In June, 1,100 containers were delivered to Navantia’s Cadiz shipyard where nearly 2,000 contractors carried out the biggest refurbishment in Royal Caribbean’s history.

After 33 days, Mariner of the Seas emerged from its dry dock not only with additional staterooms, upgrades to all existing ones, and a slew of new restaurants and bars, but also a completely reimagined top deck featuring a pair of three-storey-high racing water slides, a 40ft surf simulator and a virtual bungee trampoline experience, called the Sky Pad.

In 2019, Mariner’s sister ship, Navigator of the Seas, will undergo a similar overhaul, as will Voyager of the Seas and Oasis of the Seas, which was the world’s largest cruise ship when it debuted ten years ago.

Allure of the Seas, Explorer of the Seas and Freedom of the Seas will follow suit in 2020, with Liberty of the Seas and Adventure of the Seas concluding the company’s $900-million modernisation effort (dubbed Royal Amplified) in 2021.

Kevin Douglas, Royal Caribbean’s vice-president of technical projects and new builds, is the man in charge of making sure that every project in the programme, which aims to improve all aspects of a guest’s experience, goes to plan. Not to mention the major refurbishments across Royal Caribbean’s many other brands, like the transformation of the Adonia into the Azamara Pursuit, which also took place this year ahead of its maiden voyage from Southampton to Norway, in August.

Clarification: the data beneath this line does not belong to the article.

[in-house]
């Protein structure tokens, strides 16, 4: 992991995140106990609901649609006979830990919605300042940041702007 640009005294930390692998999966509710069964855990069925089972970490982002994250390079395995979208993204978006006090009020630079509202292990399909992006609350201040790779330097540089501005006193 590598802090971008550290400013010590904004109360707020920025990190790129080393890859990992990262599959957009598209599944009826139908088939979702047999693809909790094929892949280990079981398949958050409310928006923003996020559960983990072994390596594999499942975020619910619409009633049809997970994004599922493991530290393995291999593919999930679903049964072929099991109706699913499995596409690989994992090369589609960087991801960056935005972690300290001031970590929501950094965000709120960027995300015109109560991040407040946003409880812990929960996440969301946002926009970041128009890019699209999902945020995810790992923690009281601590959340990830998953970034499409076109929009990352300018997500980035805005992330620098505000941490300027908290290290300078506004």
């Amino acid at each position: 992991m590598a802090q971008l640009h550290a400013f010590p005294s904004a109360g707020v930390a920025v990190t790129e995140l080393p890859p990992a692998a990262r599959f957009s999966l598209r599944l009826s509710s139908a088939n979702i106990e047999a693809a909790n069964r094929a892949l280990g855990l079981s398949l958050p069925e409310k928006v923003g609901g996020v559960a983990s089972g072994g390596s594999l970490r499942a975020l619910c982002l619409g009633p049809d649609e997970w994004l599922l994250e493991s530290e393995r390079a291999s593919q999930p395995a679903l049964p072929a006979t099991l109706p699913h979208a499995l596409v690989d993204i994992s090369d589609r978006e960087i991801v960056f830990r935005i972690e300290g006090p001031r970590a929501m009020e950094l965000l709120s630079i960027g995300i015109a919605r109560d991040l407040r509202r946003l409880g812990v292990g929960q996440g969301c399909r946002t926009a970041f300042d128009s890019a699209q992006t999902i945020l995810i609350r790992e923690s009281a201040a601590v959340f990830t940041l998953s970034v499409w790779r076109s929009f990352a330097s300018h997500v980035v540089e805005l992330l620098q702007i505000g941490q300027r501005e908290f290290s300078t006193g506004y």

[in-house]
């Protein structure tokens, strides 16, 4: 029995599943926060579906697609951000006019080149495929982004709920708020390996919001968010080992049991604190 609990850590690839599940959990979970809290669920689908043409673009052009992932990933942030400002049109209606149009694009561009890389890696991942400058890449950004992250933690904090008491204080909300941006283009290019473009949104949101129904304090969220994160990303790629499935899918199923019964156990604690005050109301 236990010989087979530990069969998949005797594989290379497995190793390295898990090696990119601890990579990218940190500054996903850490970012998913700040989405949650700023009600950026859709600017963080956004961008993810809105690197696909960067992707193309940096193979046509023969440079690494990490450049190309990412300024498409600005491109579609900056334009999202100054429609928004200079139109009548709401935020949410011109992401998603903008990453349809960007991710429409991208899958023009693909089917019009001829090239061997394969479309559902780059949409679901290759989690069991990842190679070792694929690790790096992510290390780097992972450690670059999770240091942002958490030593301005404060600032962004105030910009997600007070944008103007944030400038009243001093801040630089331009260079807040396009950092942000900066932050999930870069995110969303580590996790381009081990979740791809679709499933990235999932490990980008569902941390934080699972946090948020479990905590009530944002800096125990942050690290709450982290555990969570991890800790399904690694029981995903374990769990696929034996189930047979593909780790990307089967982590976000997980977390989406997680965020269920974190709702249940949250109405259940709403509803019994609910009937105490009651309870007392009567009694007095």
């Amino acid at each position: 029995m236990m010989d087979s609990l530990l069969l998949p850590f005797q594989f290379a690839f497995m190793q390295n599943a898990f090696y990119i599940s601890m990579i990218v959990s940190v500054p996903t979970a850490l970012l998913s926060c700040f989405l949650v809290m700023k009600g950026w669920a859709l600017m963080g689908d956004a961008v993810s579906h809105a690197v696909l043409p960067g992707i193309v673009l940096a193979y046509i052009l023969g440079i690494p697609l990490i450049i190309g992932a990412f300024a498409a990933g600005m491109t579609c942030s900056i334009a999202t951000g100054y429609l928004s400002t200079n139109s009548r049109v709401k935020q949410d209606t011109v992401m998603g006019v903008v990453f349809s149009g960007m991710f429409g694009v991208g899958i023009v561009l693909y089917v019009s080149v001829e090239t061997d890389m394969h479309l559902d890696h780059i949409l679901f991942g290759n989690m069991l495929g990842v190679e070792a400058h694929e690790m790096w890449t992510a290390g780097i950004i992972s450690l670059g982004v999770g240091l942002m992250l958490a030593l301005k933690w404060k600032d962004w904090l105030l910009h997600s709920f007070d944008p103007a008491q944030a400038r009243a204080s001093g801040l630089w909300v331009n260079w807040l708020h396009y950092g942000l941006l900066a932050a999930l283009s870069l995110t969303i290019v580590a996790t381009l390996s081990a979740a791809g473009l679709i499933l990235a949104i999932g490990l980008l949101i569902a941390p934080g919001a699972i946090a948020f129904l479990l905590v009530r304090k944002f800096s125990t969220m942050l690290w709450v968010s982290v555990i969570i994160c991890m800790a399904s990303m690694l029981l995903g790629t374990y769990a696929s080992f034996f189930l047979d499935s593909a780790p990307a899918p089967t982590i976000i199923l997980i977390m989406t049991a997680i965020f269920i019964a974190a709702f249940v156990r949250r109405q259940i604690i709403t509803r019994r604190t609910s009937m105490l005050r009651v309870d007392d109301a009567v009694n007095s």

Douglas says that once you get down to granular level, anywhere between 2,000–3,000 people – including architects, IT experts, engineers and equipment manufacturers – are involved in major modernisation projects like these.

“It all starts at the front end with the product development group within each of the brands,” he explains. “They will work with our design group to define what the options are and what we’re trying to achieve. Are we putting new restaurants on board because the old ones are tired, or is this part of a wider strategic initiative or a response to a changing trend within the market?”

The ideas are often big and bold.“We want to surprise and delight our guests,” Douglas says, and once the ideas are on the table, it’s time to bring in external architects, designers and consultants to work out whether they’re realistic.

“Of course, we get some cooperation between what’s being developed on our new builds, and that helps us understand the venues that are most relevant and contemporary,” Douglas says. “We don’t copy and paste, but some of those ideas – such as the ‘Ultimate Family Suite’ on the Symphony of the Seas [which includes everything from an in-suite slide to a balcony whirlpool] – will become part of the core consistency across the brand.”